No, the problem is that they have this hidden (and presumably unused) password field in the first place. It should be removed entirely. The second, unhidden field is the one the user can actually see and type in. This is the primary problem that breaks the password manager entirely.

The autocomplete=off (which, IIRC, was set on other fields) is "just" an annoyance. If everything else was ok, it just make us not automatically fill in the password when the page loads (and instead we'll offer it in the autocomplete dropdown).

It would be nice if they fixed both, the the first is the important issue.

Comment 16

4 years ago
> asking if we can customize the HTML of our portal located at 

It’s not just HTML, it looks like there is JavaScript involved too.

> We need specific code examples for advice when Okta asks for specifics.

According to the "Response from Okta" quoted above, they know exactly what’s going on. They are actively and deliberately working against the browser to "disable" the password manager. I believe we don’t need to explain to them which part of their own code to remove, only to convince them to do it.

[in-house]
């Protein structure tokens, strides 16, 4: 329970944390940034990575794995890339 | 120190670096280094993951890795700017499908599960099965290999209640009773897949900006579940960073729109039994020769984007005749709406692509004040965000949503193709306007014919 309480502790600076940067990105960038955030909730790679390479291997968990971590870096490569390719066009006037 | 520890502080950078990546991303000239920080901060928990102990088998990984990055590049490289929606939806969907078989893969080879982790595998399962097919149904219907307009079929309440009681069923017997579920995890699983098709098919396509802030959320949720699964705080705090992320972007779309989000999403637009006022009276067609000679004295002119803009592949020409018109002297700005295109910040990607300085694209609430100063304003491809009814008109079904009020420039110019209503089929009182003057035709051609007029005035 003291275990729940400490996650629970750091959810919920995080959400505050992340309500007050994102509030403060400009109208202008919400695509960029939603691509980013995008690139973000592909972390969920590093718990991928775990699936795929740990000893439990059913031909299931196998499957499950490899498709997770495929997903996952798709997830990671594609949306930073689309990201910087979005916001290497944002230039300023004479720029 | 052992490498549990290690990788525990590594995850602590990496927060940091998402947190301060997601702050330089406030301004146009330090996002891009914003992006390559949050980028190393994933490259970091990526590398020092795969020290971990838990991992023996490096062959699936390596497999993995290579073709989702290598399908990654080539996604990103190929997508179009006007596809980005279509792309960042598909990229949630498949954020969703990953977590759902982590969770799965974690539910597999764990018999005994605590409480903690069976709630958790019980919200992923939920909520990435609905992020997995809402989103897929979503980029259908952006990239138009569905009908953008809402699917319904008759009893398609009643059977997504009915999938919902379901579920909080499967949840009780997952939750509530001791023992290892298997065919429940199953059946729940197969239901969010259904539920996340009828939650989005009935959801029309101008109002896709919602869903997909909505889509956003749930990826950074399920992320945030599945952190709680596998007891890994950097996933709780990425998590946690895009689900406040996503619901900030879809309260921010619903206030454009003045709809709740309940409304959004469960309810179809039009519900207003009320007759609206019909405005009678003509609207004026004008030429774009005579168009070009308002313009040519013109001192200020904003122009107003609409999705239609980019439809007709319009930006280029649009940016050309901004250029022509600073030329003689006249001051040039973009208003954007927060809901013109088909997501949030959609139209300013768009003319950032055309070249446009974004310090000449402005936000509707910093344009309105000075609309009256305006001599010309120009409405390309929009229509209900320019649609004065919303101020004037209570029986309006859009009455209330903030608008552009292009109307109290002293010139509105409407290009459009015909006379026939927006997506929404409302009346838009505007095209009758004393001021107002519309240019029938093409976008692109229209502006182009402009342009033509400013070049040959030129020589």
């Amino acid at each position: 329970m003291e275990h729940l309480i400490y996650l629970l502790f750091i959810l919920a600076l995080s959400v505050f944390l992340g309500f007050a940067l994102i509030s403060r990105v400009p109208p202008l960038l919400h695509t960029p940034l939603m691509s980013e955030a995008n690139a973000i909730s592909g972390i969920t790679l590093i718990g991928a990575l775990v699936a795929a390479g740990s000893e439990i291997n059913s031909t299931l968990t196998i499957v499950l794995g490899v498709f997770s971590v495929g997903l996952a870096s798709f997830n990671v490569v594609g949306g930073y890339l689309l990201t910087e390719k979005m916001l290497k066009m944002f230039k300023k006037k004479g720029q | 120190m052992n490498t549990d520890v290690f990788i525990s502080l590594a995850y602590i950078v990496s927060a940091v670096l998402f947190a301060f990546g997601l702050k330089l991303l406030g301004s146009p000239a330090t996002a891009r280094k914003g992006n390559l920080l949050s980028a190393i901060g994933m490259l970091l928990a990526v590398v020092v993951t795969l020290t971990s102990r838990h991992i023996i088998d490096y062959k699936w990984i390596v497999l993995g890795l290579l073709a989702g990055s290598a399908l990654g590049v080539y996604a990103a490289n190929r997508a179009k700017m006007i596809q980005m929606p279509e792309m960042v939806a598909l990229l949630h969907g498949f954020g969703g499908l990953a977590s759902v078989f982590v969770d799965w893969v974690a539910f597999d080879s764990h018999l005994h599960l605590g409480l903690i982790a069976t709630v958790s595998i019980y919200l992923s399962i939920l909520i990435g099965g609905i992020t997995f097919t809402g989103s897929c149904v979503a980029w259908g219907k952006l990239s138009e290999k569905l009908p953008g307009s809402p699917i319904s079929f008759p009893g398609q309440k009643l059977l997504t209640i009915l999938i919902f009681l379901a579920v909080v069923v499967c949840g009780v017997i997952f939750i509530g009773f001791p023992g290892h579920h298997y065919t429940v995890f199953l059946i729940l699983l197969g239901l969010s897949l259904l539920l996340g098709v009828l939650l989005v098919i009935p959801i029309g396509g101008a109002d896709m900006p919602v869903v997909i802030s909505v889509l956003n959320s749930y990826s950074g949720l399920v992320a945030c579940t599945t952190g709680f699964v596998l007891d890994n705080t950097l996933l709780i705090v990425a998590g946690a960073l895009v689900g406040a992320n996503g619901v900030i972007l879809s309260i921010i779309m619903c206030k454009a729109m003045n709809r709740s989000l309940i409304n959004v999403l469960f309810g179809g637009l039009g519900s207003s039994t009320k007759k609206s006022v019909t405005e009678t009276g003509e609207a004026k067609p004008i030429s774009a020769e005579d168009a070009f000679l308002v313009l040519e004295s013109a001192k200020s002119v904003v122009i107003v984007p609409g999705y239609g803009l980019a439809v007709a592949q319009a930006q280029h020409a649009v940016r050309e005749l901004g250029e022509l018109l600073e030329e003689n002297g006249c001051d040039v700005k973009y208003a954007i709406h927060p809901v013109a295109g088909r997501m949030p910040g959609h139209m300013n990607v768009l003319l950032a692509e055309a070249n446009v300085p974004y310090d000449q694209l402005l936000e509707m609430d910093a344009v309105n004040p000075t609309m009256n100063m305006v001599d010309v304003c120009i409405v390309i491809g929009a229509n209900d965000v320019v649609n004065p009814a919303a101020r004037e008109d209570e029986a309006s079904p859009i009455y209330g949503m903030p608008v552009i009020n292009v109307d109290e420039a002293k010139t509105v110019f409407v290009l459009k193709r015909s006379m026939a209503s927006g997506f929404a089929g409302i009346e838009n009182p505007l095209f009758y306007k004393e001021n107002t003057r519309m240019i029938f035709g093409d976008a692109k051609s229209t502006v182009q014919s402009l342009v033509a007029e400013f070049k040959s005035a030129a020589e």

fwiw the following bookmarklet is useful to fix/submit the form after the PwMgr autofills (invisibly)


Another approach would be a GreaseMonkey script (if you use it) to do the above if it finds a non-blank hidden-pass-signin. That would save you having to click the bookmarklet.
Whiteboard: useful bookmarklet in comment 17
For what its worth, lastpass autofill works.  You can get a mozilla-sponsored license through servicenow.
(In reply to Justin Dow [:jabba] from comment #4)
> Response from Okta:

>     Hope you had a great holiday. There is currently some debate among users
> whether to allow (ease of use) or block (security) auto-fill.

Wait a second... That logic is totally flawed.  Firefox offers and succeeds in storing the password in the password manager.  The password manager stores the password cleartext.  This problem is only applicable to those who use password managers.  It stands to reason that a password manager user would try to save their password when offered.  The only difference between having auto fill on or off is whether Firefox inserts the password automatically or a malicious user opens the password manager and copy/pastes it into the password field.